"I felt like I was going to die", Samoan woman opens up about abuse in the hope to help others

Grace Finau had been with her boyfriend for a year when he proposed. 

In love and over the moon, she moved from Melbourne, Australia, to Samoa to live with him while they planned the wedding, and prepared for their life together. But it was not long before a small but steady stream of abuse began, she alleged. 

“It started with me doing something wrong and getting a hit, a small punch to the arm, a slap on the mouth or the back of the head, every now and then,” Ms. Finau told the Samoa Observer during an interview. 

Then at 3am one morning, she said she was woken up to unlock the door and let in her drunk, stumbling fiancé, only to find herself on the floor being kicked and punched for taking too long to open the house.

This is the alleged beating that was finally enough for Ms. Finau to end the relationship. This is also the the beating she shares in a tell-all Facebook post. In doing so, she is hoping to show everyone what happened behind the closed doors of her relationship and that there is support for women who need to get out of abusive homes.

“Imagine the man of your dreams, the love of your life, the man you gave everything up for to be by his side.... standing over you piercing your body with punches and kicking you to the point where you are now numb!” she wrote on Facebook.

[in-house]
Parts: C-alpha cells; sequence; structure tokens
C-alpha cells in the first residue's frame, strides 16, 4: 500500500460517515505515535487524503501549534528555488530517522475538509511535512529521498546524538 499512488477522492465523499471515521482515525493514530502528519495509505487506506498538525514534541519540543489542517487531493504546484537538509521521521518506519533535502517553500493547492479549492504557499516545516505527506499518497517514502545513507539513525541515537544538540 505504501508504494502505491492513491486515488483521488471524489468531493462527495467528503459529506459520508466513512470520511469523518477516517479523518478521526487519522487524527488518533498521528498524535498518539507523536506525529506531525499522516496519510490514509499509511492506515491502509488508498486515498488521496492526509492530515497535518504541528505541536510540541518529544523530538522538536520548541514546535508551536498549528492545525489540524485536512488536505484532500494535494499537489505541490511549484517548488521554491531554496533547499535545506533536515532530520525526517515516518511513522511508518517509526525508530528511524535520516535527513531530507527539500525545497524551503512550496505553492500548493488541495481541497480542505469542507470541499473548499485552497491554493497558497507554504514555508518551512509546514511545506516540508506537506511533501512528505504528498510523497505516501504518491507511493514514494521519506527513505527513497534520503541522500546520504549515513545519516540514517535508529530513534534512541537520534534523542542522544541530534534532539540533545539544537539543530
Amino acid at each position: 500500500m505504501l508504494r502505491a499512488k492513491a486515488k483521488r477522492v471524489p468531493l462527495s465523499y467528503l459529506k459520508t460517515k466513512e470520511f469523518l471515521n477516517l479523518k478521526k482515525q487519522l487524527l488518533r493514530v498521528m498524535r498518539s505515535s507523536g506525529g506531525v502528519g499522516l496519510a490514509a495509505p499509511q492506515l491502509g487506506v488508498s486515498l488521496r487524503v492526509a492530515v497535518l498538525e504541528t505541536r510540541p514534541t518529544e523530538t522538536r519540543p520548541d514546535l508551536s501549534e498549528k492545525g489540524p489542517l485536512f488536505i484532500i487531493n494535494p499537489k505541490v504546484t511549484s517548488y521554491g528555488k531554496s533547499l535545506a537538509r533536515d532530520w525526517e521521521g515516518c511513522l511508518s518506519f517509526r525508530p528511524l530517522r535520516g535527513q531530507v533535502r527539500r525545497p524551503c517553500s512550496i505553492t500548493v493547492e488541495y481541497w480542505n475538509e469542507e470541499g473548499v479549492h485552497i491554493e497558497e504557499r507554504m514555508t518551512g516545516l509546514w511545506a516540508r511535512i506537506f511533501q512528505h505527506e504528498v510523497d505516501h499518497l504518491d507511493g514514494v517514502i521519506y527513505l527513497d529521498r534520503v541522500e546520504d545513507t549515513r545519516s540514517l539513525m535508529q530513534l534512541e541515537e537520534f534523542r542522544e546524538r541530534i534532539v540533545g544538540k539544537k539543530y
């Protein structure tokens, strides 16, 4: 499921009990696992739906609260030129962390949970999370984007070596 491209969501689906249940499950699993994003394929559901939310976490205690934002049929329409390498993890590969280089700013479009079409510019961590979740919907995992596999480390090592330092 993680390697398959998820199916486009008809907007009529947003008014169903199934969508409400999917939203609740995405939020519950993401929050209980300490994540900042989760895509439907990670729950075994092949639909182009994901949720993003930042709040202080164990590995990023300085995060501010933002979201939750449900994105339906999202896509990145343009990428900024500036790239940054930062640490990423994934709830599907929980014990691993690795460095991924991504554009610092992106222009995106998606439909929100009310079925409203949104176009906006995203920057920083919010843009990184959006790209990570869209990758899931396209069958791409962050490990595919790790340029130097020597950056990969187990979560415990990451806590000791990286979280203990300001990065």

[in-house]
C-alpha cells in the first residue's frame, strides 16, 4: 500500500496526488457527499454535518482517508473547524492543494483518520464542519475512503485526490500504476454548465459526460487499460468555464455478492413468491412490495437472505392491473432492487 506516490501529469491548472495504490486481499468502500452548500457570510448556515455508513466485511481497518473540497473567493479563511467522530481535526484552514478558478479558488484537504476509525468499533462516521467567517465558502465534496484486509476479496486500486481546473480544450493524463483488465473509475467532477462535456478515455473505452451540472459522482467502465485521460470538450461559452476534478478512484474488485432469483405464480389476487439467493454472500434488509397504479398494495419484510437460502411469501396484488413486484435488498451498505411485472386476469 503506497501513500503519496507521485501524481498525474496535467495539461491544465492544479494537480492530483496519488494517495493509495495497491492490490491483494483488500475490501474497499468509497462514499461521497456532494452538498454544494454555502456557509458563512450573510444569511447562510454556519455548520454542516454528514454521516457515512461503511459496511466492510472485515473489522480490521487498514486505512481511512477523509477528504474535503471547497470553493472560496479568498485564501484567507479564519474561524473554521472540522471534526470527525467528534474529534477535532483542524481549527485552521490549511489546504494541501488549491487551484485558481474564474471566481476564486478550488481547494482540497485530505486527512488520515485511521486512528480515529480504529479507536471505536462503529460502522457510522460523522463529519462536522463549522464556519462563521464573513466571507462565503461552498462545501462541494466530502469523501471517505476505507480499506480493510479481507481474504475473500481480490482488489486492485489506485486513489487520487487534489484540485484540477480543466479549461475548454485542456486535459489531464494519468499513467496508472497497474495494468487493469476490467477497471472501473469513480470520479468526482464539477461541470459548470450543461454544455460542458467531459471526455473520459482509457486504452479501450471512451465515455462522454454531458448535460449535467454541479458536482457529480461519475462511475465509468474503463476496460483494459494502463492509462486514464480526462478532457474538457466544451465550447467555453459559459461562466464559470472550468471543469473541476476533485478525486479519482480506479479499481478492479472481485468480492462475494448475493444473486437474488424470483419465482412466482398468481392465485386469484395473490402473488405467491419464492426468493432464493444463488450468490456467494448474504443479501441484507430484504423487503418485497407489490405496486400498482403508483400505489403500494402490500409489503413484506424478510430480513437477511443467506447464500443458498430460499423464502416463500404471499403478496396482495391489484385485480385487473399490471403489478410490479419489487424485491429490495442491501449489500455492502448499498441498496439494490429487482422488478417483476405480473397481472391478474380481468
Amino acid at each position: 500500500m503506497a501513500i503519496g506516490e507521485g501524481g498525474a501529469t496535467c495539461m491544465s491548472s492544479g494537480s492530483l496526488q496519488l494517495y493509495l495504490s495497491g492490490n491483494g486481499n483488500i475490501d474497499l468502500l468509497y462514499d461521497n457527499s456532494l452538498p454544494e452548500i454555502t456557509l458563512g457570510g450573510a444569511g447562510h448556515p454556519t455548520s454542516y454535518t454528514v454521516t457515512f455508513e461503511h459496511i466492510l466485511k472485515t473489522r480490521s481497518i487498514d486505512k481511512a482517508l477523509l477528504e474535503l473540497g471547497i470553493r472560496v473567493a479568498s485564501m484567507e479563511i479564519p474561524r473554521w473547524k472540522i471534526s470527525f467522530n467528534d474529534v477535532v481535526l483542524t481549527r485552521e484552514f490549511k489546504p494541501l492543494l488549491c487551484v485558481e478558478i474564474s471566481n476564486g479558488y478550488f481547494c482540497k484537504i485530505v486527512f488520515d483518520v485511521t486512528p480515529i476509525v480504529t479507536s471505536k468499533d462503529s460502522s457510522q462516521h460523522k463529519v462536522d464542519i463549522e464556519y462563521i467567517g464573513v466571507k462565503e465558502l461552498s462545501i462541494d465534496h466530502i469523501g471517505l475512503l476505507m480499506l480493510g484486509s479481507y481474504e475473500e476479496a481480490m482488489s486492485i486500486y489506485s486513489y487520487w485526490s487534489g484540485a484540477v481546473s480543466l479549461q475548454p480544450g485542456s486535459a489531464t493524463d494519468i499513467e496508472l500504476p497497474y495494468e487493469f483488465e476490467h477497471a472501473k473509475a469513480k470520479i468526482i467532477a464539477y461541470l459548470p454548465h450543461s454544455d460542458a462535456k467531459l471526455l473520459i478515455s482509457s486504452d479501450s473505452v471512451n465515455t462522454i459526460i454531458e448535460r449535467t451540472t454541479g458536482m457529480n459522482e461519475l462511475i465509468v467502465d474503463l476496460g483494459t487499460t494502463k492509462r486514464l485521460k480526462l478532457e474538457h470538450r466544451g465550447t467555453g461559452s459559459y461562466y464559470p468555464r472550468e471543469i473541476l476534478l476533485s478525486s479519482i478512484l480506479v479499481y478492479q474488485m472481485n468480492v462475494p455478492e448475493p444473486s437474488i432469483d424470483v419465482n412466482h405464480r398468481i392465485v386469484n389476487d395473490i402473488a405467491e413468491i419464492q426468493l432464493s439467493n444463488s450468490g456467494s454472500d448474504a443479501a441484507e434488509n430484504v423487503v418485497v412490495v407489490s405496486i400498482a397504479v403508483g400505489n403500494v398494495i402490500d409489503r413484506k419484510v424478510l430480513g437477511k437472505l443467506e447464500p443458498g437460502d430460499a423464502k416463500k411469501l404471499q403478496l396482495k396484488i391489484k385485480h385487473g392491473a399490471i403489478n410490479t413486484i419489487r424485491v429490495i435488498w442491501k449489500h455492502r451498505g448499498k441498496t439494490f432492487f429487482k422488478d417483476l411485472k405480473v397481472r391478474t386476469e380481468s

Ms. Finau identified her ex-fiance as Tafulu Isaako. 

Since last week, the Samoa Observer has attempted to trace him to seek his side of the story. The attempts, including contacting a rugby club he played for in Samoa, were unsuccessful. The Samoa Observer was told he is in Australia. 

In the days that followed Ms. Finau’s testimony, it was seen by nearly 10,000 people, and shared over 3,000 times. 1,600 people commented, sharing support and thanking her for speaking out.

Her extended family, siblings and parents have shared the post, including her mother who wrote: “I am so proud of my daughter Grace Sarah for her courage and being strong to tell her story.”

Ms. Finau attached a photo of herself and her ex-fiancé to the post, the picture of happiness with a bright yellow flower tucked behind her long black hair. She said she posted the photo to show all is not as it seems, and that seemingly happy couples may still have their issues. 

Later, Ms. Finau thought about taking it down because it identifies him until other women messaged her with their own horror stories facing his anger.

“I just really hope men and women out there read my story, and think about their situation and know there is a better situation out there than what you are in, you have got to make that first step. There is support out there.”

Between the alleged beating, kicking her ex-fiance out of their home and sharing her experience were long drawn out months of anxiety. Ms. Finau said she constantly doubted whether she was justified in ending the relationship, questioned whether she actually deserved the beating, and asked herself what would have happened had she “gotten up and opened that door faster.”

She did not leave Samoa immediately to return home to Melbourne, full of fear that friends and family would judge her for the abuse, for the failures of the man she put on a pedestal, for coming home so soon after moving to Samoa.

It is this exact issue she hopes to expose with her public story.